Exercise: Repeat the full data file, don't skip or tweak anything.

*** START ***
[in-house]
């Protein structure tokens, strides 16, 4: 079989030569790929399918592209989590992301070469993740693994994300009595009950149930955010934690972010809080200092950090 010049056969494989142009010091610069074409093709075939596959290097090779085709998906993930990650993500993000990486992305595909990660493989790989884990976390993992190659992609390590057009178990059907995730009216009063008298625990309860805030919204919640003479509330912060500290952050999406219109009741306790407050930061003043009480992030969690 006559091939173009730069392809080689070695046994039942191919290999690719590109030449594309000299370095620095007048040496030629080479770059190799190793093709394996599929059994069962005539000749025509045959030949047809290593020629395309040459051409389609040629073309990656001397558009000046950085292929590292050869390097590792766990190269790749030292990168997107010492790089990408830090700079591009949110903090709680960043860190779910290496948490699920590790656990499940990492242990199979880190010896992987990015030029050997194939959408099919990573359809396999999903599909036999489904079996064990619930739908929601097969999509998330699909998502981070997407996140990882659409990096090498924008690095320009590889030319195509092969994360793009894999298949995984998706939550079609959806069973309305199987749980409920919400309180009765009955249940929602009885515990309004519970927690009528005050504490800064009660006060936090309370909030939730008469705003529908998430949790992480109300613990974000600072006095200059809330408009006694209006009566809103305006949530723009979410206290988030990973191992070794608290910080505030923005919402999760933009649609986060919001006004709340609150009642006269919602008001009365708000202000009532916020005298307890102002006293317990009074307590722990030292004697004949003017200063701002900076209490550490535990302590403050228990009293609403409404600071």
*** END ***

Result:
[in-house]
């Protein structure tokens, strides 16, 4: 079989030569790929399918592209989590992301070469993740693994994300009595009950149930955010934690972010809080200092950090 010049056969494989142009010091610069074409093709075939596959290097090779085709998906993930990650993500993000990486992305595909990660493989790989884990976390993992190659992609390590057009178990059907995730009216009063008298625990309860805030919204919640003479509330912060500290952050999406219109009741306790407050930061003043009480992030969690 006559091939173009730069392809080689070695046994039942191919290999690719590109030449594309000299370095620095007048040496030629080479770059190799190793093709394996599929059994069962005539000749025509045959030949047809290593020629395309040459051409389609040629073309990656001397558009000046950085292929590292050869390097590792766990190269790749030292990168997107010492790089990408830090700079591009949110903090709680960043860190779910290496948490699920590790656990499940990492242990199979880190010896992987990015030029050997194939959408099919990573359809396999999903599909036999489904079996064990619930739908929601097969999509998330699909998502981070997407996140990882659409990096090498924008690095320009590889030319195509092969994360793009894999298949995984998706939550079609959806069973309305199987749980409920919400309180009765009955249940929602009885515990309004519970927690009528005050504490800064009660006060936090309370909030939730008469705003529908998430949790992480109300613990974000600072006095200059809330408009006694209006009566809103305006949530723009979410206290988030990973191992070794608290910080505030923005919402999760933009649609986060919001006004709340609150009642006269919602008001009365708000202000009532916020005298307890102002006293317990009074307590722990030292004697004949003017200063701002900076209490550490535990302590403050228990009293609403409404600071």